- Created by: miss_t2000
- Created on: 28-05-20 18:22
Developed by Gosset and is used for between-groups or unrelated groups data.
T = (observed difference between means) - (expected difference between population means assuming Ho) / (estimate of standard error of difference between sample means)
Requires knowledge of each groups mean, standard deviation and sample size.
- Data are normally distributed
- Data are interval or scale in nature
- Groups are independent
- Variance of each group is roughly equal to each other
Paired Samples t-test
Used for within groups designs - eg repeated measures,within subjects, paired means.
Is more powerful than the independent t-test, so is more likely to find a significnat effect if there is one present.
T = [sigma(x1-x2)/N]/SEM
(size of the effect divided by the standard error of the means)
- Interval or ratio scale data
- sample of pairs is random from the population
- difference between scores is normally distributed
Single Sample t-test
Compares a single sample of scores with a specific test value rather than another set of scores.
Used when analysing categorical data
Calculates how often a partcular observation falls into a specific category, and compares this to how many would be expected in each category on the basis of chance.
Null hypothesis: all observations are equal to chance
Alternative hypothesis: observed frewuencies in each category show a significant difference from chance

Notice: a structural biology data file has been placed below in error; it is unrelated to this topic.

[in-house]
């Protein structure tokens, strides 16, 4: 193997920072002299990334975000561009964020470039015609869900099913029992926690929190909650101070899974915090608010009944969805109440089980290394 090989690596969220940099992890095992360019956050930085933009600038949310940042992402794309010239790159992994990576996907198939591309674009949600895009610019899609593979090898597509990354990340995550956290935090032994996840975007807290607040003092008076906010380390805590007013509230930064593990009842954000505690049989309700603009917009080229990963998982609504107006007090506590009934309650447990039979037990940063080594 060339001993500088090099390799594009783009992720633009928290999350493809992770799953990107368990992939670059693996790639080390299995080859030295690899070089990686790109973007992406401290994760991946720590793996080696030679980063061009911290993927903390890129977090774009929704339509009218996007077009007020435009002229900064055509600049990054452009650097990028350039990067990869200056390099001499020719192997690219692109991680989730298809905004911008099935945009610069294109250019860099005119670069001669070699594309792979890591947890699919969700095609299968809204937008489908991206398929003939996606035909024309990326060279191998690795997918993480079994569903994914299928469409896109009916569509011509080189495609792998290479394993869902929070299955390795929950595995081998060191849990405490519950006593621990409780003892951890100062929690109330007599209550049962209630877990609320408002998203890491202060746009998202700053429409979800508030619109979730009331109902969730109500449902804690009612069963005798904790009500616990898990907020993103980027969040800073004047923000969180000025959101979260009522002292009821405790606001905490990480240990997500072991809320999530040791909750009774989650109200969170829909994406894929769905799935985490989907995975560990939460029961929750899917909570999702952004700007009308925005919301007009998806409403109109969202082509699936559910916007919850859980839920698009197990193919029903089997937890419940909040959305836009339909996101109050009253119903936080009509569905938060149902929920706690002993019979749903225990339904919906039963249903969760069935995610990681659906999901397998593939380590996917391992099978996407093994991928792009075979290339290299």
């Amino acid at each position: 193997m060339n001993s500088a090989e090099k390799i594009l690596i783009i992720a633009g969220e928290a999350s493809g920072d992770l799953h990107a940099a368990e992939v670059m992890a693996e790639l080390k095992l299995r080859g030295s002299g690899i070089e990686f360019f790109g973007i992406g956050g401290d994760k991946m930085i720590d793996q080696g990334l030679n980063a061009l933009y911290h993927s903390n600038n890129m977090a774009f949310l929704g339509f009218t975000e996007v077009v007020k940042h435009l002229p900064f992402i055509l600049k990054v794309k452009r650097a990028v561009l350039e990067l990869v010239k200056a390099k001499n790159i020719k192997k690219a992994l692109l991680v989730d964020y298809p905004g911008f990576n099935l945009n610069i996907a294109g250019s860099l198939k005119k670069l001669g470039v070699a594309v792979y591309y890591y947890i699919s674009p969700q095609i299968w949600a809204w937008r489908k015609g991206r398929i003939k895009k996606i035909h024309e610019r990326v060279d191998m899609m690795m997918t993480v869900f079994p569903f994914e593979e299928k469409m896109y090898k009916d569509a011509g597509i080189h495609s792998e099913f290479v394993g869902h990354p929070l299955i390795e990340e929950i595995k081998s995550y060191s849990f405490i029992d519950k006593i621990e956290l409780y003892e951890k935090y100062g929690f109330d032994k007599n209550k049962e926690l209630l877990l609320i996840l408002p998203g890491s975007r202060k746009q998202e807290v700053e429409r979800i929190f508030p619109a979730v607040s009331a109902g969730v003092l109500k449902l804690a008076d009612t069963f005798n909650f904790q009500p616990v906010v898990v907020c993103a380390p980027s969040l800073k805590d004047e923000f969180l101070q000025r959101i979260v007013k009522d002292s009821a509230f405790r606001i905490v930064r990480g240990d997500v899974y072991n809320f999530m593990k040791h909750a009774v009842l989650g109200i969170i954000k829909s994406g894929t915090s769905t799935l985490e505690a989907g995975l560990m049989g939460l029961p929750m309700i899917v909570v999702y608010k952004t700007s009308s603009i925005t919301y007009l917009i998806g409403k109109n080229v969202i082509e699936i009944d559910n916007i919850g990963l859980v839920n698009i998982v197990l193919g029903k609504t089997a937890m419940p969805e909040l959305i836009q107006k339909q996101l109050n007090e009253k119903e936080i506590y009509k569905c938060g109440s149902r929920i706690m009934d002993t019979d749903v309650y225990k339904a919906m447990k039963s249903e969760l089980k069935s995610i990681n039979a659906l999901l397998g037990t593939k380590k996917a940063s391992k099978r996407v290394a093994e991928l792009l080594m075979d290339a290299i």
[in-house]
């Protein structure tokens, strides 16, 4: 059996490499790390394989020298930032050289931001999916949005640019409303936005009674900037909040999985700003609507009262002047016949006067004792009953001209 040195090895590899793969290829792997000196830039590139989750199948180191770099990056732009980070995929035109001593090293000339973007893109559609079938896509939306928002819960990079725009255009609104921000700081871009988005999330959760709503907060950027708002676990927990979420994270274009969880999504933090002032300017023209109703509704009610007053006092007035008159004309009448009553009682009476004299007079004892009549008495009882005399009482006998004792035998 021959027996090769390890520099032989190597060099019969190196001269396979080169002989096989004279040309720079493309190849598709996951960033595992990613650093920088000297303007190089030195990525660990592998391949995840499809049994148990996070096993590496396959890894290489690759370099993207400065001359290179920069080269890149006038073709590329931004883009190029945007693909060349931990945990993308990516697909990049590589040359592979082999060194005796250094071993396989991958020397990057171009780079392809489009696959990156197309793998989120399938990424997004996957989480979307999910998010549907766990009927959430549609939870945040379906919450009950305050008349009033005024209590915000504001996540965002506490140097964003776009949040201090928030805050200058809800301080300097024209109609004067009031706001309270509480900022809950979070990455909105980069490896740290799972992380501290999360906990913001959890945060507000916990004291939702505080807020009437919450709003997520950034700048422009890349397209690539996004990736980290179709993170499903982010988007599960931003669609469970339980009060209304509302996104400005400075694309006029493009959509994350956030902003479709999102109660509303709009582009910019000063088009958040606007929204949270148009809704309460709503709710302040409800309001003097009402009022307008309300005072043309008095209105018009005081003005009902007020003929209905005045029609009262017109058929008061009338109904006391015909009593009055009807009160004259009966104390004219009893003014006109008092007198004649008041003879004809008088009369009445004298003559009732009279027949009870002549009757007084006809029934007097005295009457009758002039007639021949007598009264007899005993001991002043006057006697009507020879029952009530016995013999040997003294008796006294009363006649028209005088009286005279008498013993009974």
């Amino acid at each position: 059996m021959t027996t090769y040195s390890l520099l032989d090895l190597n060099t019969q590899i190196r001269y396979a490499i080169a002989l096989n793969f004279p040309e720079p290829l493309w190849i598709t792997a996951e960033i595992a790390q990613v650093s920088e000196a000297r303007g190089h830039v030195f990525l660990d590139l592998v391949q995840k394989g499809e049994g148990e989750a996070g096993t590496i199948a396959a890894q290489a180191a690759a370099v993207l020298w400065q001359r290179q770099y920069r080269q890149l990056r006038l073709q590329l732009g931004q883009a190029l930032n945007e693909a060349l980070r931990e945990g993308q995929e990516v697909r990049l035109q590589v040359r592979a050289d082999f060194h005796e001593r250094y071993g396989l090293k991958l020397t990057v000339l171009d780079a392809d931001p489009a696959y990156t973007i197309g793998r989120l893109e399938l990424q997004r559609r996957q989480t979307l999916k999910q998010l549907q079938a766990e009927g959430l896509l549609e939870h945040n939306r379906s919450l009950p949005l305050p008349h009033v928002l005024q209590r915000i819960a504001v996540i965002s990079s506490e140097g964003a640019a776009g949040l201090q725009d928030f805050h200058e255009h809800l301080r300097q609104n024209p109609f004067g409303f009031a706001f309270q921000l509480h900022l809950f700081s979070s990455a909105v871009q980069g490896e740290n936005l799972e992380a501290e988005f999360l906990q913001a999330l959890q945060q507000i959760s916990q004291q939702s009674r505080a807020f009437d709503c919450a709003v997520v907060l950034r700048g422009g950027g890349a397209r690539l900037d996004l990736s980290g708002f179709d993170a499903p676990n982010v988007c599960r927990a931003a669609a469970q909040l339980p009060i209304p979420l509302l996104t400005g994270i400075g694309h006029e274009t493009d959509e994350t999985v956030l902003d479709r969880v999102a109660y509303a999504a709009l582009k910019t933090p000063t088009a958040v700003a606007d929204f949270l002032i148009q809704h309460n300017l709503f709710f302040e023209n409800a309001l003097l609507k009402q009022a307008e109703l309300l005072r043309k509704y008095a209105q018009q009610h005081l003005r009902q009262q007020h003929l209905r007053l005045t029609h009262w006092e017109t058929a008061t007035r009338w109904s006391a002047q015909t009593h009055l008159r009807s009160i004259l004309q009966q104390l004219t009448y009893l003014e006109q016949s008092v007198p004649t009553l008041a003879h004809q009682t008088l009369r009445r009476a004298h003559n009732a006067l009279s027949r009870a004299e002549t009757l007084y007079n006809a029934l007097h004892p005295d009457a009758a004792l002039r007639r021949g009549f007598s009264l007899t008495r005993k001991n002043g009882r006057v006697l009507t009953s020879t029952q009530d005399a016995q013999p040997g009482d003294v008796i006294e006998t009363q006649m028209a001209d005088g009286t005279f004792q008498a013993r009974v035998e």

- independence: each participant contributes to only one category
- expected frequency: each category should have at least one count expected in it, and no more than 20% should have an expected frequency of less than 5
- if violated, the statistical power is reduced and may make it below the acceptable levels (80%) for a test to run.
One IV: Χ2 = Σ((observed value-expected value)2 )/(expected value)
Two IV: Expected Valuecell = (Row total x column total )/(Total observations)
Used when it is not ethical to manipulate an IV to measure a DV.
Measures the average cross-product deviations between two variables
COV = sigma(meanX – x)(meanY-y)/N (for populations)
COV = sigma(meanX – x)(meanY-y)/N-1 (for samples)
- if COV is positive, x and y both increase together
- if COV is negative, x goes up as y goes down
- if COV = 0, then there is no relationship
However the variance levels of the variables can affect this, as well as the scale of measurement used.
Introduced by Pearson
Measures the strength of a correlation between two variables and standardises the covariance to produce an R-value.
Output can be between 1 and -1, with 1 meaning a positive correlation, and -1 being a negative correlation.
Not possible to claim that there is a causal relationship jsut because of a correlation, as there may be a third factor also affecting the results, and it isn't known whether A preducts B or vice versea.
A non-parametric version of the correlation coefficient test, meaning it is used when dat is not normally distributed.
Doesn't require the same strict assumptions as the pearson's coefficient (normal distribution, independence of sample).
Is often sed in ordinal data.
Data are ranked and then correlations are caculated based on this.
Simple Linear Regression
Tests a linear model to predict values of an outcome variable (DV) from the vlaues of one or more predictor variables (IV).
Simple linear regression involves one predictor/IV
Yi = (B0 + B1X) + Ei
B0 = intercept
B1 = gradient
X1 = predictor variable
Ei = error value
Aims to explain how much variance can be explained by the predictors, and to compare whether the model is significantly better than the meanat predicting an outcome
Produces a line of best fit
Multiple Linear Regression
Used when there are multiple predictive variables (IVs) rather than just one as in the simple linear regression.
Produces a 'plane of best fit' to cover the relationship between all variables.